US considering 'air strikes', not invasion of Iran

U.S. Air Force

A B-1B is loaded with bombs in preparation for Operation Desert Fox at Ellsworth Air Force Base on Dec. 17, 1998. Current talk about military action in Iran is focused on airstrikes, such as those which President Clinton launched against Iraq in 1998.

Article Highlights

  • Sanctions leading to Iran’s economic collapse can work, but with Russia and China shielding Iran such crippling sanctions are unlikely

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  • When people talk about a military option in #Iran, they are discuss airstrikes such as those which Clinton launched against Iraq in '98

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  • There is absolutely no discussion — even among American conservatives — of invading #Iran

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How serious is the current crisis over Iran? Can it be solved by sanctions?

The crisis with Iran is very serious. There is no trust between Washington and Tehran. There is a sense in the United States and Europe that time is running out and that, absent stronger measures, Iran will achieve the capability to make nuclear weapons. 

Iran will only reverse course if the costs of its defiance become greater than it can bear. None of the sanctions in place right now will compel Iran to change its policy. Only overwhelming sanctions leading to Iran’s economic collapse can work, but with Russia and China shielding Iran, such crippling sanctions appear unlikely.

"Only overwhelming sanctions leading to Iran’s economic collapse can work, but with Russia and China shielding Iran, such crippling sanctions appear unlikely." --Michael Rubin
Can you say that it is fact that Iran has an aggressive nuclear program? I mean Iranian officials are still trying to assure the international community of its peaceful goals.

The most recent International Atomic Energy Agency (IAEA) report raises questions about Iranian nuclear activities that have nothing to do with generating electricity. Iranian scientists, for example, have worked on bomb triggers and utilized plutonium. Likewise, while some Iranian officials tell international counterparts that their intentions are peaceful, other Iranian officials have endorsed the manufacture and use of nuclear weapons.

For example, in December 2001 former president Ali Akbar Hashemi Rafsanjani threatened to use nuclear weapons when Iran acquired them. In 2005, an Iranian newspaper quoted Ayatollah Mohammad Baqer Kharrazi, secretary-general of Iranian Hezbollah, as saying "We are able to produce atomic bombs and we will do that." A few months later, Hojjat ol-Islam Gholam Reza Hasani, the supreme leader's personal representative to the Iranian province of West Azerbaijan, declared possession of nuclear weapons to be one of Iran's top goals.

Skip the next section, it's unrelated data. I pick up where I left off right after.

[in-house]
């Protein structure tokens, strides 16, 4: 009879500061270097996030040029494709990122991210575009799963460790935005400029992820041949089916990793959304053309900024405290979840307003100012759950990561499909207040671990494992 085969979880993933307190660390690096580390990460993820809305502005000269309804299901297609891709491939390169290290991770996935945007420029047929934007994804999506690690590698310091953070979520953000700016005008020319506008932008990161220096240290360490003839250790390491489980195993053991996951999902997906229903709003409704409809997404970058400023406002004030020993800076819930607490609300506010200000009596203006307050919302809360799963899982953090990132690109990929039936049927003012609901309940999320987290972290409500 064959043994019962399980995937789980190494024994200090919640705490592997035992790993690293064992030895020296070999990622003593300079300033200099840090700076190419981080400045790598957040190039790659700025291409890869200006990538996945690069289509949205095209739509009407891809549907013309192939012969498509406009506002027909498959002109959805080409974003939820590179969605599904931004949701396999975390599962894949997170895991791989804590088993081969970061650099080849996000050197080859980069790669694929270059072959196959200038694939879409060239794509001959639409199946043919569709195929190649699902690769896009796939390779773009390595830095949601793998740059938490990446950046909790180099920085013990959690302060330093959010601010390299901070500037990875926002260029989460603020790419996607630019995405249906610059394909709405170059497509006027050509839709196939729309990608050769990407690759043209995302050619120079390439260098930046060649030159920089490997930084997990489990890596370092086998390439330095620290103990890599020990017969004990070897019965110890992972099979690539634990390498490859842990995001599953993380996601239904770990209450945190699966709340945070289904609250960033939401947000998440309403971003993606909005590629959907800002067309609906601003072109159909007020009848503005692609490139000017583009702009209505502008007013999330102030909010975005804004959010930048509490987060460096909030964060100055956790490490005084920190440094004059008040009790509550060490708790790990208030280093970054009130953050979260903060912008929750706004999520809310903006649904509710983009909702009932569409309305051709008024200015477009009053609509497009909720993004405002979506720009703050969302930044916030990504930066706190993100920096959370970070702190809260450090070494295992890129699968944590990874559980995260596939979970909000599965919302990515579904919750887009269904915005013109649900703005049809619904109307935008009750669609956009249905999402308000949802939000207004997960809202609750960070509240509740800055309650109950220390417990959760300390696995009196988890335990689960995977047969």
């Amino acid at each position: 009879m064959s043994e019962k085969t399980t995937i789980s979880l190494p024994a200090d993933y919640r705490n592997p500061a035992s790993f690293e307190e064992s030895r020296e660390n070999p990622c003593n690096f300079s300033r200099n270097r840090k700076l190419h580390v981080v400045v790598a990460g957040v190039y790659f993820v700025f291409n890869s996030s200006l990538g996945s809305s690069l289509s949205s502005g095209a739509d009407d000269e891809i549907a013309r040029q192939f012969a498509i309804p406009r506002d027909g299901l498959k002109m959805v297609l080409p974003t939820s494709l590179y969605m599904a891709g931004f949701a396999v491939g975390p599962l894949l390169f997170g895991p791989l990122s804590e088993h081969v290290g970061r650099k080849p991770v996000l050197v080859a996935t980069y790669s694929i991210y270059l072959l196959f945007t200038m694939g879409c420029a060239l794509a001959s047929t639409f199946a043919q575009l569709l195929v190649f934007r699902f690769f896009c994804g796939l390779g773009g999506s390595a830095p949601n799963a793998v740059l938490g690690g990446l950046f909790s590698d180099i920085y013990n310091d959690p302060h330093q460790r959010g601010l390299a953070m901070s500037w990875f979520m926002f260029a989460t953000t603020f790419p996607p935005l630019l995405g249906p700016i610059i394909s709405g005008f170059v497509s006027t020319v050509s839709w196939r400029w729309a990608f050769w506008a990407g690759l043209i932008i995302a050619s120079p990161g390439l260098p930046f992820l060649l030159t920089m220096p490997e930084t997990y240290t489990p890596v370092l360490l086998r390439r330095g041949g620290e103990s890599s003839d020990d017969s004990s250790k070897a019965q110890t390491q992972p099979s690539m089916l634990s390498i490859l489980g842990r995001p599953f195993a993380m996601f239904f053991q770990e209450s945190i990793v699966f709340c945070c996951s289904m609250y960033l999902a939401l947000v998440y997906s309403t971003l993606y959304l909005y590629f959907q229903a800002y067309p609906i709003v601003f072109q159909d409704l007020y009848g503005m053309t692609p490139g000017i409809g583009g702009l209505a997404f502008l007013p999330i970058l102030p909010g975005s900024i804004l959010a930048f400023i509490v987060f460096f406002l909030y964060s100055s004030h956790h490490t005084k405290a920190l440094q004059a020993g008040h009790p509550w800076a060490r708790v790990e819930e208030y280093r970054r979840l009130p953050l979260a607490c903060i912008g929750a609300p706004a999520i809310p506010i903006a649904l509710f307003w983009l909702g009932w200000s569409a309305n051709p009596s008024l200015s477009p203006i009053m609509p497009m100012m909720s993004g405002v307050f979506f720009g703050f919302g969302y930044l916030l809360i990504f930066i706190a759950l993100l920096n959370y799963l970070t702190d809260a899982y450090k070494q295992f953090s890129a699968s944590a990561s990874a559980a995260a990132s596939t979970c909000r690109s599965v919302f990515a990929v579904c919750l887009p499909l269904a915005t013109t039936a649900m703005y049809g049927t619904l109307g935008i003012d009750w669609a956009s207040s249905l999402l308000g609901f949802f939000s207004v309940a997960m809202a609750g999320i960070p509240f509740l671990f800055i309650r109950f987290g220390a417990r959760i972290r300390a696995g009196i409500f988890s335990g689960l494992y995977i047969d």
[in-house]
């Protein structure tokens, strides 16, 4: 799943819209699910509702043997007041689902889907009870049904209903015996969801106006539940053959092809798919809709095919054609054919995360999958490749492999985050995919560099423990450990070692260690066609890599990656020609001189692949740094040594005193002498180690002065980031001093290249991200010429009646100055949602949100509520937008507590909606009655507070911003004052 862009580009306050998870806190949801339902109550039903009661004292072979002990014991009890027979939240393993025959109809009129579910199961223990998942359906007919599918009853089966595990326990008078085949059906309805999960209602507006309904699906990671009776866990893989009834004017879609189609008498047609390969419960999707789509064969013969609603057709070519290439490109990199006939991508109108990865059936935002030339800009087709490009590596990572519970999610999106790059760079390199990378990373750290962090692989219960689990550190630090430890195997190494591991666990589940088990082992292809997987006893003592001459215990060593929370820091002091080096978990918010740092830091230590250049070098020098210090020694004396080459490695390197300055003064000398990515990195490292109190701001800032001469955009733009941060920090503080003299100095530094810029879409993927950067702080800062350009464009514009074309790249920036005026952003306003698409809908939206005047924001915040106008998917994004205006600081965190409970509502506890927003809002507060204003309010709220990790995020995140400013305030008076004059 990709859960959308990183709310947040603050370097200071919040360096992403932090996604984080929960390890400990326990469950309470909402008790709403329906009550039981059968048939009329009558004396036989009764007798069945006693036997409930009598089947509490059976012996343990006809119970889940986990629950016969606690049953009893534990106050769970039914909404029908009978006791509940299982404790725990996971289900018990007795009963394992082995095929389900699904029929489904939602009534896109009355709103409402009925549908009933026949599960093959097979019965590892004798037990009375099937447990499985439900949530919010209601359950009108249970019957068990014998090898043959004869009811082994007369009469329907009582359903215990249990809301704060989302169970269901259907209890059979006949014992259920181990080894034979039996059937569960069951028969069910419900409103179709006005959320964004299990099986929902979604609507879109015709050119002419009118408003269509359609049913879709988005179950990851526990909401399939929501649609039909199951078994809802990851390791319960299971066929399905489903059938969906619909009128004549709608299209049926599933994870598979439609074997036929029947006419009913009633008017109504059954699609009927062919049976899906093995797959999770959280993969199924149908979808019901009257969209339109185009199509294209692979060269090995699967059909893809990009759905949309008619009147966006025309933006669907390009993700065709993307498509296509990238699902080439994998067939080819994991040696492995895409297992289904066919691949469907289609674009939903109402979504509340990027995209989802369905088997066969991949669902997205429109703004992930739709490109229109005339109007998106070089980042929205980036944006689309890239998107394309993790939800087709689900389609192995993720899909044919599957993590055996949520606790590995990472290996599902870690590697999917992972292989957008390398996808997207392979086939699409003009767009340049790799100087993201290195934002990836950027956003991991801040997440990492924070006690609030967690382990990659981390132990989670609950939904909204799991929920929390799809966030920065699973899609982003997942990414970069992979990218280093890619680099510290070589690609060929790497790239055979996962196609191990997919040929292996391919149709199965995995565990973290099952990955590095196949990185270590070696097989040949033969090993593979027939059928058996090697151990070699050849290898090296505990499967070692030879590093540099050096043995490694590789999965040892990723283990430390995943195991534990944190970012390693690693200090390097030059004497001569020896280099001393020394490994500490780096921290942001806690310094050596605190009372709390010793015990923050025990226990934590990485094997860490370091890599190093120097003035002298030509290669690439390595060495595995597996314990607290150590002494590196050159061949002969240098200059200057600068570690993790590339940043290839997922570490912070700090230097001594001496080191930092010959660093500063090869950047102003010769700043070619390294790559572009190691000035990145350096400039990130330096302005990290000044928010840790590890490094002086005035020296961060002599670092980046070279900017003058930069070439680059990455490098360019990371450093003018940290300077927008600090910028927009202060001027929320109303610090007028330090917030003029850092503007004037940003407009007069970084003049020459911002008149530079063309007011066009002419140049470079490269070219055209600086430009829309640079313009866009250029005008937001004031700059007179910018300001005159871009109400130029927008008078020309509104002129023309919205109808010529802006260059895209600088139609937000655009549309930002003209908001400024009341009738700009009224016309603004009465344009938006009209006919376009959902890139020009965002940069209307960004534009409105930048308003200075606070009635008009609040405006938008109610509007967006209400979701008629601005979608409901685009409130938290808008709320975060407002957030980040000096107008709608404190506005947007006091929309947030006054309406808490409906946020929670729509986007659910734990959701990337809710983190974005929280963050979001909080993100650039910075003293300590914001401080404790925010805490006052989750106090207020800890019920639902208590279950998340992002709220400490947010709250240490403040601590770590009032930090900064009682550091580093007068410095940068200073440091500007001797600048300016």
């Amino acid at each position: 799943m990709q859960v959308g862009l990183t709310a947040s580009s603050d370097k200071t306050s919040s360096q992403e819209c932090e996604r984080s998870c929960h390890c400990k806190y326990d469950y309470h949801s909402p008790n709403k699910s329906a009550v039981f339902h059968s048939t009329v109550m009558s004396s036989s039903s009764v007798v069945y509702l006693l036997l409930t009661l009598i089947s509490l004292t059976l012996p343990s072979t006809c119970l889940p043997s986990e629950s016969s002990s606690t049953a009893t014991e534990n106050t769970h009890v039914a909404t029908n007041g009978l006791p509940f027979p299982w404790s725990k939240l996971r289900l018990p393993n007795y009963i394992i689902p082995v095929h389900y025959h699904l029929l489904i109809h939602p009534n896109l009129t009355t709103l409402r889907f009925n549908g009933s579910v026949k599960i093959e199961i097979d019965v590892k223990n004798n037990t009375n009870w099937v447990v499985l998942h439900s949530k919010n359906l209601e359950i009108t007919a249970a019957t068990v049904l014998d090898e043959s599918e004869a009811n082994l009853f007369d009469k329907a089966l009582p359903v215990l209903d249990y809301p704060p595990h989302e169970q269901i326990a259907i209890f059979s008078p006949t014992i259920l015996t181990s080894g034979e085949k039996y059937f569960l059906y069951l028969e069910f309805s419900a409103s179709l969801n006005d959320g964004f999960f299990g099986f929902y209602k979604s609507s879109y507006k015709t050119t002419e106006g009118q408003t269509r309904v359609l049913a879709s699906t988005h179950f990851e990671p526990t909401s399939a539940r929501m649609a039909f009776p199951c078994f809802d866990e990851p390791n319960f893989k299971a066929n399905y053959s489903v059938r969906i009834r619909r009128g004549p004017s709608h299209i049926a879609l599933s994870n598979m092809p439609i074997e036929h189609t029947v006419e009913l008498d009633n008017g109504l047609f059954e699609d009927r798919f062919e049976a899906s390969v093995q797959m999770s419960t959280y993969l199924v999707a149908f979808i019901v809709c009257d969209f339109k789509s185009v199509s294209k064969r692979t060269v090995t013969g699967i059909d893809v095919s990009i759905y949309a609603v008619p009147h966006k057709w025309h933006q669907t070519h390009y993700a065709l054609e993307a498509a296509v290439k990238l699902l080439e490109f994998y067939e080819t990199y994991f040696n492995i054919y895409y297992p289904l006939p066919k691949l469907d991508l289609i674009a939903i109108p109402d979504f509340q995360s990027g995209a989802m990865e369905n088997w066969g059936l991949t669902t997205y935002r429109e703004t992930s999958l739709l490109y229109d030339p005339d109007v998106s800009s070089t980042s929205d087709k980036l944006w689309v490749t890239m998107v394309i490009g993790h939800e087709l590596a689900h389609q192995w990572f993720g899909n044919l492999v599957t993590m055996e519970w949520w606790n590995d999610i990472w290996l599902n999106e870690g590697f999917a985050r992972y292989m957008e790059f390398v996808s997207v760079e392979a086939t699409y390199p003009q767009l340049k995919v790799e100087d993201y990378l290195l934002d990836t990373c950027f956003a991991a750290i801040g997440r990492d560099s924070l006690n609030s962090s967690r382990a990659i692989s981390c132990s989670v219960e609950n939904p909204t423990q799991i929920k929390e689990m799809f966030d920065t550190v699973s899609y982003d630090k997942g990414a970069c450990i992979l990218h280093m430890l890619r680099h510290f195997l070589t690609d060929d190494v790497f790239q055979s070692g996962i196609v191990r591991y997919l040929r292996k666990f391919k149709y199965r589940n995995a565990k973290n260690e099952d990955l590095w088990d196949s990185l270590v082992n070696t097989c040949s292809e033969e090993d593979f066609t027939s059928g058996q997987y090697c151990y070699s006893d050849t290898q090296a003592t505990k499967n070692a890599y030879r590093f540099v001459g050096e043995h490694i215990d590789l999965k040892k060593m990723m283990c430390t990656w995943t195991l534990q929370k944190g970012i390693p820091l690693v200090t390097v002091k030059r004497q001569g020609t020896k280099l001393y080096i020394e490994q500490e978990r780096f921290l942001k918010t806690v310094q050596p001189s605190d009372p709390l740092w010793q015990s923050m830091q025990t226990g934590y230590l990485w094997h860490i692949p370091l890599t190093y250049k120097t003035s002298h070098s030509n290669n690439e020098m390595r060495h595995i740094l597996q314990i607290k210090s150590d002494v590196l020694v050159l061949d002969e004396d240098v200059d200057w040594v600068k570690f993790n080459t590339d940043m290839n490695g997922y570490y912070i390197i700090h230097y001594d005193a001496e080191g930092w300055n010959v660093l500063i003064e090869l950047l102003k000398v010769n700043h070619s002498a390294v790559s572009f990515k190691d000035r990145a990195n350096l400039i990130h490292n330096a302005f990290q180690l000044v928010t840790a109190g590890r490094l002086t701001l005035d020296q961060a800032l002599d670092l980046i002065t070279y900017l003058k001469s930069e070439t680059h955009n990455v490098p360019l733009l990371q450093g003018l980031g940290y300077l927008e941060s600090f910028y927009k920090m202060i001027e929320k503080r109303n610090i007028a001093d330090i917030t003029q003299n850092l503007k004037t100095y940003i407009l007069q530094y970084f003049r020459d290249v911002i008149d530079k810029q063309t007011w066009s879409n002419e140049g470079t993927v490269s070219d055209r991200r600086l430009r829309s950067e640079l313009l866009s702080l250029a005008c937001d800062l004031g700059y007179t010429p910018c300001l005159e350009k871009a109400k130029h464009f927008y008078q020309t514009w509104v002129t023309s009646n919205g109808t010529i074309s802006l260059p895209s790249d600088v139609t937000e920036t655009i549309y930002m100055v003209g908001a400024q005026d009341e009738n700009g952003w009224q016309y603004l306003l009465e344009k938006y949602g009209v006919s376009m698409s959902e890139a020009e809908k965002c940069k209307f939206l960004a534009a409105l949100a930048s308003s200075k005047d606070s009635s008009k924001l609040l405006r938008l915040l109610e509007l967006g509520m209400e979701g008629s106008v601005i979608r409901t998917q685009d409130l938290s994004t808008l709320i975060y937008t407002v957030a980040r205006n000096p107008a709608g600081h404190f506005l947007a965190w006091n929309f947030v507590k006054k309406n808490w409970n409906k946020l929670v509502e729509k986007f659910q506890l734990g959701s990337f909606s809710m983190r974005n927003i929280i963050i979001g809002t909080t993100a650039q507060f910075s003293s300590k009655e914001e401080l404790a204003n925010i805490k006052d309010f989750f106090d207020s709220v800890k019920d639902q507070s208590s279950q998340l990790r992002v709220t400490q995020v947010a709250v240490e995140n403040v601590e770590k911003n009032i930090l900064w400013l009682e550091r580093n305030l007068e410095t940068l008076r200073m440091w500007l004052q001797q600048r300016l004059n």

How likely is a military invasion of Iran? Or may it be that the US is on its own or has enough international support to form a coalition?


There is absolutely no discussion — even among American conservatives — of invading Iran. When people talk about a military option, they are discussing airstrikes, such as those which President Clinton launched against Iraq in 1998.

Azerbaijan and Iran have an agreement that the territory of neither state can be used against the other country. In the event of war, may the West nonetheless convince Azerbaijan to support a military operation against neighbouring Iran, as they fear in Tehran?

I do not believe that the United States seeks to use Azerbaijan for any offensive operation. There is some hope that Azerbaijan might be used for defensive purposes only, for example with regard to radar systems.

Iranian officials criticize Azerbaijan's contacts with Israel and the US. How serious is the threat of the export of “Islamic fundamentalism” from Iran to Azerbaijan?

Whether or not Azerbaijan has relations with Israel, the Islamic Republic will seek to undermine the Republic of Azerbaijan.  After all, while Azerbaijan and Iran share a religion, Azerbaijan is more successful than the Islamic Republic. That fact alone can lead Iranians to question whether their system of government is best. The Iranian government has tried to offer scholarships for religious students from Azerbaijan to study in Iran, where it tries to radicalize them, just as Saudi Arabia has tried to radicalize Sunni clerics. This poses a long-term threat to Azerbaijan’s stability.

Michael Rubin is a resident scholar at AEI.

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About the Author

 

Michael
Rubin


  • Michael Rubin is a former Pentagon official whose major research areas are the Middle East, Turkey, Iran and diplomacy. Rubin instructs senior military officers deploying to the Middle East and Afghanistan on regional politics, and teaches classes regarding Iran, terrorism, and Arab politics on board deploying U.S. aircraft carriers. Rubin has lived in post-revolution Iran, Yemen, both pre- and post-war Iraq, and spent time with the Taliban before 9/11. His newest book, Dancing with the Devil: The Perils of Engagement examines a half century of U.S. diplomacy with rogue regimes and terrorist groups.


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